The Black-and-white-casqued Hornbill (Bycanistes subcylindricus) also known as the Grey-cheeked Hornbill, is a large—approximately 70 cm (28 in) long—black and white hornbill. It has an oversized blackish bill with a large casque on top. The female is slightly smaller than the male and has a significantly smaller casque.
Although their range covers a large part of Africa it is very spread out so you have to be lucky to see one but they are well worth it, they are such cool looking birds! I saw this one in the Entebbe Botanical Gardens in Uganda.
LEARN MORE ABOUT BLACK & WHITE CASQUED HORNBILLS
Following on from my review of the restcamp, I thought the birds deserved their own post as there were so many! Just get up at first light and wander around, you will probably see these birds as they were found all over the camp. I started in the circle where our hut was, then followed my ears as more birds made their presence known.
Cape Glossy Starling
The African Hoopoe was one of my favourites, I loved watching him manipulate his crest!
I got lucky with a Hail Mary shot of a bird flying overhead, it was a Brown-headed Parrot!
A gorgeous Crested Barbet
Going by the photo in the Sasol book, I think this one is a Greater Blue-eared Starling.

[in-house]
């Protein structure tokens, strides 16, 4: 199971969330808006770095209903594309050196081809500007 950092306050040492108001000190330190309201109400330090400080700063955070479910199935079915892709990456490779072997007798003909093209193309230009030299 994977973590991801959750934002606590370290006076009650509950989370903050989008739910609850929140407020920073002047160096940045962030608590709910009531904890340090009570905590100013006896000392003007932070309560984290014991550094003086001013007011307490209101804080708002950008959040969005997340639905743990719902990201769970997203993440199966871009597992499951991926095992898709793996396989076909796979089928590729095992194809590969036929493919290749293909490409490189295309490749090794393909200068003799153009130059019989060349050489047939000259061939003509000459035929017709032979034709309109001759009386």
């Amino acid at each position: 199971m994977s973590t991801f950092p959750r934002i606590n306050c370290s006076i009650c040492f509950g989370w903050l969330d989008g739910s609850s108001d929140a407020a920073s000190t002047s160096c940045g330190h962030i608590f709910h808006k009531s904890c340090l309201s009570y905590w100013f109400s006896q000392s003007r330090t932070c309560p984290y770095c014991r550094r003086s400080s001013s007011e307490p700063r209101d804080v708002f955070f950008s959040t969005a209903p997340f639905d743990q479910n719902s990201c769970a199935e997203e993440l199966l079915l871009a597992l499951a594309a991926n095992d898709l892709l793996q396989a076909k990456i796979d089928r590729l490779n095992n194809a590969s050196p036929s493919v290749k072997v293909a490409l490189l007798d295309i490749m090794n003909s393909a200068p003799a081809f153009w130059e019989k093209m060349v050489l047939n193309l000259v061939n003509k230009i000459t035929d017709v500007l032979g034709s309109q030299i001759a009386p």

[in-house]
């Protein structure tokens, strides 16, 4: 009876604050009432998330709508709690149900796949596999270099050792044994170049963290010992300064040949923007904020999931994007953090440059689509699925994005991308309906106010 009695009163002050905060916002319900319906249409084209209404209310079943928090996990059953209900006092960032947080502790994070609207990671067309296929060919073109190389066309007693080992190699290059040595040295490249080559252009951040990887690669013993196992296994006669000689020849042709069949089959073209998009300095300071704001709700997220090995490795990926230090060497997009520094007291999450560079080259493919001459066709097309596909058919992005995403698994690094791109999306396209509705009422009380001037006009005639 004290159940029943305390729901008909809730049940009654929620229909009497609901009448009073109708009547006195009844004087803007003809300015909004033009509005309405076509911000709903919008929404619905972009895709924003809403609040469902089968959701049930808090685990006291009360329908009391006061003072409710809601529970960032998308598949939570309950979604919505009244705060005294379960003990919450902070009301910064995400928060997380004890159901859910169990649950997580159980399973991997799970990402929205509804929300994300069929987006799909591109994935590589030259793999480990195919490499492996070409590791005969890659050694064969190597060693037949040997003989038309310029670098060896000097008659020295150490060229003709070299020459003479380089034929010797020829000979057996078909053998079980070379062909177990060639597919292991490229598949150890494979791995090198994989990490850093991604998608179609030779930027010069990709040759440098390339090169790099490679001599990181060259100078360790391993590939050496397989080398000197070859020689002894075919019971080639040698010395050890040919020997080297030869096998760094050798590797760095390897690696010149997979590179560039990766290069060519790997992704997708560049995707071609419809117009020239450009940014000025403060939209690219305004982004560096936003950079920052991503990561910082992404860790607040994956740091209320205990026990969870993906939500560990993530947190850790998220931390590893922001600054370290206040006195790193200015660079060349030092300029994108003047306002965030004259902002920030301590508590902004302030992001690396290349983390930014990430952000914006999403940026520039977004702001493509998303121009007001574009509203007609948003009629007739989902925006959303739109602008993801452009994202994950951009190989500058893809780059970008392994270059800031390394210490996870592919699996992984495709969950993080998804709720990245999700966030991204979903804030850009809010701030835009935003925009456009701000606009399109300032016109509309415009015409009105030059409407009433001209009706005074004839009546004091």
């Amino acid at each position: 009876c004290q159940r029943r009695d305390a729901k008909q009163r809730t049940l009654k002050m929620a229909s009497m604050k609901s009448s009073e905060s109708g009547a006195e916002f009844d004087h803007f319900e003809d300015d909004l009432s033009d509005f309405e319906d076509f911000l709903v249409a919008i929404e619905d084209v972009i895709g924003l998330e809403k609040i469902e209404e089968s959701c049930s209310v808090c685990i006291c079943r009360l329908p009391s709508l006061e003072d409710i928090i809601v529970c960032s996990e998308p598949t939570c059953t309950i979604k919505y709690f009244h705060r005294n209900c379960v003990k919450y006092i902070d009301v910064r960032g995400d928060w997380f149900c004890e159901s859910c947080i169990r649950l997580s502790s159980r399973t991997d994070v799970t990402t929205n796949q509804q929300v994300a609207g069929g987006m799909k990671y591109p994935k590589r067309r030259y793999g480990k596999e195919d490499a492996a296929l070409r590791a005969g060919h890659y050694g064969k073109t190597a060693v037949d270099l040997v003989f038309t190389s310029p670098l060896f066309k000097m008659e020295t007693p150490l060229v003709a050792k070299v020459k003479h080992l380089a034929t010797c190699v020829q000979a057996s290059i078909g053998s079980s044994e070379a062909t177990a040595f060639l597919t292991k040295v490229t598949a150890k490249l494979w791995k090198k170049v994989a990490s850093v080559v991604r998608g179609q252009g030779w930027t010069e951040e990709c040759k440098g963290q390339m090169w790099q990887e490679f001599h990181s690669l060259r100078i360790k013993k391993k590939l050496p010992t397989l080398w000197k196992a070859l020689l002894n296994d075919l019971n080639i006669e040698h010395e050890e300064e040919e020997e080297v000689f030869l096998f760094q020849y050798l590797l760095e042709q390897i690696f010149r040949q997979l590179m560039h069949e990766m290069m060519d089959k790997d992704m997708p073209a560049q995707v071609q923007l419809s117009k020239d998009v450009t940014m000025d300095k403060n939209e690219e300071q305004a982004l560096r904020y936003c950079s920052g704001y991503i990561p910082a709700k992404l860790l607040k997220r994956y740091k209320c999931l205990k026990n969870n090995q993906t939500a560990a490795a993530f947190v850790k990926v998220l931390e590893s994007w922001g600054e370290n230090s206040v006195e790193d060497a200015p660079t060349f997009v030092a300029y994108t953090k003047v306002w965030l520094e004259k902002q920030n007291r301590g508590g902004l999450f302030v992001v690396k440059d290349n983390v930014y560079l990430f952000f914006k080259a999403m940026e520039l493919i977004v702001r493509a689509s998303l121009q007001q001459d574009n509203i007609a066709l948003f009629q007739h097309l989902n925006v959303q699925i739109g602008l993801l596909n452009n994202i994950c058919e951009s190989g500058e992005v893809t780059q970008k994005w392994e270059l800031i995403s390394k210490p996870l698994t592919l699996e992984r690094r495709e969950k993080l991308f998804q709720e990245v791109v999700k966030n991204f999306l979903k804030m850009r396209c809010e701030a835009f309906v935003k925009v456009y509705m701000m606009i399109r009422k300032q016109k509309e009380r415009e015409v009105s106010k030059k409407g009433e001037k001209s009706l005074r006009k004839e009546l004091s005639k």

Grey Go-Away Bird
Here you can see our car and our cabin and how close it is to the bush.
Cape Buffalo just outside the camp
I know I missed some, if anyone can help me out, please comment!
The Sri Lanka Grey Hornbill (Ocyceros gingalensis) is a hornbill and a widespread and common endemic resident breeder in Sri Lanka. Hornbills are a family of tropical near-passerine birds found in the Old World.
The Sri Lanka Grey Hornbill is a gregarious bird found in forest habitats. It feeds mostly on figs, although occasionally it eats small rodents, reptiles and insects.
They are widespread througout Sri Lanka. I had no trouble spotting them in Kithulgala & Sinharaja. An award to Central Asia can get you to Colombo, then take a taxi or the bus to Kithulgala or Sinharaja.
LEARN MORE ABOUT THIS BIRD
Ceylon Bird Club